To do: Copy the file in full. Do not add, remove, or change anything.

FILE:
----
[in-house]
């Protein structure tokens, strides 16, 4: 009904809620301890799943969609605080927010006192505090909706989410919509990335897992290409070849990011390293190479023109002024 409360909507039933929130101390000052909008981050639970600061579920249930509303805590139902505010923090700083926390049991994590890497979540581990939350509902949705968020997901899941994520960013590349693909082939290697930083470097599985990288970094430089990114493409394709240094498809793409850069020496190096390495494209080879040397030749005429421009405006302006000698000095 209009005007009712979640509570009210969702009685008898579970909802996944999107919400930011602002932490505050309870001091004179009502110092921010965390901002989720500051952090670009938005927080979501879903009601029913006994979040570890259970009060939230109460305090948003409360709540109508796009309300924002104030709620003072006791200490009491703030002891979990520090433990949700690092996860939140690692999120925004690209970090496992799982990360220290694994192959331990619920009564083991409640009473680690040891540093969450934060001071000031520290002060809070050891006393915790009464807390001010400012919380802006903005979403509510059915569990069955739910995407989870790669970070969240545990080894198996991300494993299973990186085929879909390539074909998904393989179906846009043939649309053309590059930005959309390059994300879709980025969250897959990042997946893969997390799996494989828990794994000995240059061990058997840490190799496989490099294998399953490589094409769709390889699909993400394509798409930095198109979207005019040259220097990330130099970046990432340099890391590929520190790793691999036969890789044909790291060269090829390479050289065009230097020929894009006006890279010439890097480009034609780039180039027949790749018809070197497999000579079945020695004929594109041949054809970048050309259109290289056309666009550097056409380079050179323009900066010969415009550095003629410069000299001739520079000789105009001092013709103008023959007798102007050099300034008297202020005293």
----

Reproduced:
[in-house]
């Protein structure tokens, strides 16, 4: 009904809620301890799943969609605080927010006192505090909706989410919509990335897992290409070849990011390293190479023109002024 409360909507039933929130101390000052909008981050639970600061579920249930509303805590139902505010923090700083926390049991994590890497979540581990939350509902949705968020997901899941994520960013590349693909082939290697930083470097599985990288970094430089990114493409394709240094498809793409850069020496190096390495494209080879040397030749005429421009405006302006000698000095 209009005007009712979640509570009210969702009685008898579970909802996944999107919400930011602002932490505050309870001091004179009502110092921010965390901002989720500051952090670009938005927080979501879903009601029913006994979040570890259970009060939230109460305090948003409360709540109508796009309300924002104030709620003072006791200490009491703030002891979990520090433990949700690092996860939140690692999120925004690209970090496992799982990360220290694994192959331990619920009564083991409640009473680690040891540093969450934060001071000031520290002060809070050891006393915790009464807390001010400012919380802006903005979403509510059915569990069955739910995407989870790669970070969240545990080894198996991300494993299973990186085929879909390539074909998904393989179906846009043939649309053309590059930005959309390059994300879709980025969250897959990042997946893969997390799996494989828990794994000995240059061990058997840490190799496989490099294998399953490589094409769709390889699909993400394509798409930095198109979207005019040259220097990330130099970046990432340099890391590929520190790793691999036969890789044909790291060269090829390479050289065009230097020929894009006006890279010439890097480009034609780039180039027949790749018809070197497999000579079945020695004929594109041949054809970048050309259109290289056309666009550097056409380079050179323009900066010969415009550095003629410069000299001739520079000789105009001092013709103008023959007798102007050099300034008297202020005293």